Amalfi Coast

128 Itineraries

About Amalfi Coast

The Amalfi Coast is stretch of coastline along the southern edge of the Sorrentine Peninsula. It’s an attractive holiday hotspot, with a rugged shoreline, with sheer cliffs dotted with picturesque fishing villages and beaches. The coastal road between the port city of Salerno and clifftop Sorrento passes terraced vineyards, grand villas and lemon groves. Some of the towns worth a visit include Amalfi itself, Positano, and Ravello.

If you like to go hiking, there is no place to go on a trek than the Sentiero Degli Dei along the Path of the Gods. It runs from Agerola to Positano on top of the Amalfi coast and affords visitors with awesome views from above.

Amalfi has a rich tradition and its people have a passion for Limoncello and have created some delicious cakes made with the liquor named Delizia al Limone. Be sure to pay a visit to some of the local vineyards and farmhouses to sample some of the best foods the Amalfi Coast can offer and make your taste buds come to life.

If you visit Ravello in July and August you can make the most of the Ravello Festival, with many events going on. These range from orchestral music to ballet performances, exhibitions and film screenings. You can also go and see the beautiful cathedral, erected in 1086. These are just two of the many things you can enjoy in this delightful town.

One thing you should see on your trip to the Amalfi Coast is a visit to the Emerald Grotto or the Grotta Dello Smeraldo a cave found in the Conca Dei Marini. This is less well known than the Blue Grotto but is even more interesting and is a stunning spectacle. This is one stop that is truly unmissable.

One thing is certain when you come to the Amalfi Coast, there is no shortage of places to visit for a fun-filled action-packed holiday. It’s the perfect place, in short, for the holiday of a lifetime. 

Positano is very romantic place, as all towns along the Amalfi Coast also Positano lies on the steep mountain offering a wonderful panorama from any angle.


The term Amalfi is derived from the Latin Malfi, a sea village deserted by the Roman people in the 4th century A.D. Others think the names comes from Amalfi, a nymph from Greek mythology who Hercules is said to have loved.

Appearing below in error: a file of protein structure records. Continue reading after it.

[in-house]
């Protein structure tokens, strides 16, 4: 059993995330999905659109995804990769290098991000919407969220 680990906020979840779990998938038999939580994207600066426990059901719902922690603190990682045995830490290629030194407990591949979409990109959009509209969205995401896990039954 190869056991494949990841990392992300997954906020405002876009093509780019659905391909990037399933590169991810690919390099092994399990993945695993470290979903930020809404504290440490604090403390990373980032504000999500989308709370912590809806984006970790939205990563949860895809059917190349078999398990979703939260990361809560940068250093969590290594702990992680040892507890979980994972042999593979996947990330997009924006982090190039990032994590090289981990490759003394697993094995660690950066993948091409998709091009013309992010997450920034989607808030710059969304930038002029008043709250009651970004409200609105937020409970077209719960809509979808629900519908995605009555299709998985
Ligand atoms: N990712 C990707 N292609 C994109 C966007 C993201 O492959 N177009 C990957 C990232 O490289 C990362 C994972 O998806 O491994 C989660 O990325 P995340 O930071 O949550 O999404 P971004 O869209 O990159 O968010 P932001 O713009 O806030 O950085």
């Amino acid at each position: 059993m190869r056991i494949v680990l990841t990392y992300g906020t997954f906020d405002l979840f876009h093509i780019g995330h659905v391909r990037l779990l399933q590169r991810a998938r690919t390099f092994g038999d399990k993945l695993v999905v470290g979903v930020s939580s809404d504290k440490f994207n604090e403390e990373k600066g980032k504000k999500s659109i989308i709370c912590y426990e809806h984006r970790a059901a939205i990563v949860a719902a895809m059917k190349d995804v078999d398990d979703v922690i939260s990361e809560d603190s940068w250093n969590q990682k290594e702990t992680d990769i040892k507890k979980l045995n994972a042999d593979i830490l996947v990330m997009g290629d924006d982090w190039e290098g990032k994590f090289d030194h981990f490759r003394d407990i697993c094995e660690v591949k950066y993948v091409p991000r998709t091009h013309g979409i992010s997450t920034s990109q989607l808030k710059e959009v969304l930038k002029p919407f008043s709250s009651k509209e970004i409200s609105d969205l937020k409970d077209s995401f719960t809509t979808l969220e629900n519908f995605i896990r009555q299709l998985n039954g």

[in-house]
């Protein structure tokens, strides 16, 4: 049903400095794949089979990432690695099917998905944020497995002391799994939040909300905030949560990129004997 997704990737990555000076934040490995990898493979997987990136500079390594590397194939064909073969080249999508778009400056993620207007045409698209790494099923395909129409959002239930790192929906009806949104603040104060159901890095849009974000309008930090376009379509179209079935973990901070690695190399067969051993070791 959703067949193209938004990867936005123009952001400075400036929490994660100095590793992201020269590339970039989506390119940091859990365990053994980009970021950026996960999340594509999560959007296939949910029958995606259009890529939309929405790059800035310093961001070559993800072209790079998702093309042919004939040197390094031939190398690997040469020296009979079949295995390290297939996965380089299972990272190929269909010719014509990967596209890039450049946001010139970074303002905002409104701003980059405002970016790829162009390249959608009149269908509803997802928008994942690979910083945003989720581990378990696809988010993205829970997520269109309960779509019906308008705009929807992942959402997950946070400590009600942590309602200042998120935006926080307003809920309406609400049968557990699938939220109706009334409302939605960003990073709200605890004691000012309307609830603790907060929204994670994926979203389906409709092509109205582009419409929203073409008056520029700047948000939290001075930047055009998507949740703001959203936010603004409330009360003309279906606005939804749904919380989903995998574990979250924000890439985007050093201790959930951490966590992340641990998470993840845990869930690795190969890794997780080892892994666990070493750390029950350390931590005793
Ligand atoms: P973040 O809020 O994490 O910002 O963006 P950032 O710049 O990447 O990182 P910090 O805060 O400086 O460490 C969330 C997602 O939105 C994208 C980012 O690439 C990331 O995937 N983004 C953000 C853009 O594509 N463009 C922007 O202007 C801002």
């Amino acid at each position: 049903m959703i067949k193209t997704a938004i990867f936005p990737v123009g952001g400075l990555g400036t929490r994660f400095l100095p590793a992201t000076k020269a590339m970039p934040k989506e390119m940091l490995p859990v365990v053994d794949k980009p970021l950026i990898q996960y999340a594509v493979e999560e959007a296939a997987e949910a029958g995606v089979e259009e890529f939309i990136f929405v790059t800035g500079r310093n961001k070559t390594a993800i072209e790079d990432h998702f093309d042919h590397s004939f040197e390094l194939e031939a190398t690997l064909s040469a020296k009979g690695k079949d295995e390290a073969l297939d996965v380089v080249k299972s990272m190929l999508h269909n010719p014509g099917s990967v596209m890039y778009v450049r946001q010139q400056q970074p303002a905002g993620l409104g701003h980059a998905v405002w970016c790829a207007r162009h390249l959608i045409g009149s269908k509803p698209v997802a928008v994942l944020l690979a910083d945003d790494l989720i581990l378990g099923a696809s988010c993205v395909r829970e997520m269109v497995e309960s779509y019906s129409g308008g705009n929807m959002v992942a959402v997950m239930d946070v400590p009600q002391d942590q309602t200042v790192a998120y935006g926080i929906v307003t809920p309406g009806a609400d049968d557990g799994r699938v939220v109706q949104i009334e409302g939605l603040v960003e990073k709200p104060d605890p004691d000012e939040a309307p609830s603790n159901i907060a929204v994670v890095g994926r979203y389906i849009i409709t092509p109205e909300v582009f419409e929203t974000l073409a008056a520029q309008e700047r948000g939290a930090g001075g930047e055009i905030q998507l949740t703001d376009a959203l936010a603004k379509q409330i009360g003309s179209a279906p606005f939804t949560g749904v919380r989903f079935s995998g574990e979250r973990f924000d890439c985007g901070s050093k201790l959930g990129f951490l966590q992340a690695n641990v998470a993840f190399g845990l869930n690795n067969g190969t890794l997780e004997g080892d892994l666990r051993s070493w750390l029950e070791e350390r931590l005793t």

Romans resided there, who had escaped from Longobard invasions.  There were lots of camps and marching forts called Castra set up to defend Naples, which was then a Byzantine city. The Romans needed to maintain good relations with the Byzantine for trade reasons. Amalfi became the name of the town in 839 AD after resisting Longobard invasions when their Princes coveted the rich town.

The people of Amalfi invented the compass, and in the early 13th century its use spread across the Mediterranean Sea. During the Maritime republic, Amalfi rivalled Genoa, Pisa and Venice as one of the most important powers in Italy. The town was prosperous thanks to its commerce. Merchants had colonies in many locations on the Mediterranean Sea.

Amalfi was subdued for a short time in 1039 by the Prince of Salerno. Under Norman rule from 1131, the commerce in Amalfi decline because the Normans opposed the Byzantines. Amalfi did have a strong naval and military presence in the middle ages. This began with Amalfi’s contribution to the defence of Rome at the Battle of Ostia. The ruins of the ships built in the town can still be seen, and you can learn about the thirty defensive bulwarks built several times along the coastal strip that goes from Vietri Sul Mare to Positano. This tells the story of eight hundred years of how the population defended itself from the raids of the Saracens and Corsairs. In 1398. Amalfi was under the control of the Aragon family but suffered a plague in 1643 which wiped out a third of its people.

In the summer of 1807, Giuseppe Bonaparte visited the coast, was enamoured of it and decided to construct a road that ran from Amalfi to Naples. It was completed in 1854. In the twentieth century, Amalfi became a famous holiday destination for tourists, attracting actors, actresses, artists and writers. It remains a famous haunt of the privileged, the rich and the famous. The coast was listed as a World Heritage site in 1997.

What are you waiting for? Start planning an unforgettable holiday to the Amalfi Coast today to enjoy some truly magical experiences.

Weather in Amalfi Coast

June is the hottest month in Havana with an average temperature of 27°C (81°F) and the coldest is January at 21°C (70°F) with the most daily sunshine hours at 11 in July. The wettest month is June with an average of 80mm of rain. The best month to swim in the sea is in August when the average sea temperature is 30°C (86°F).

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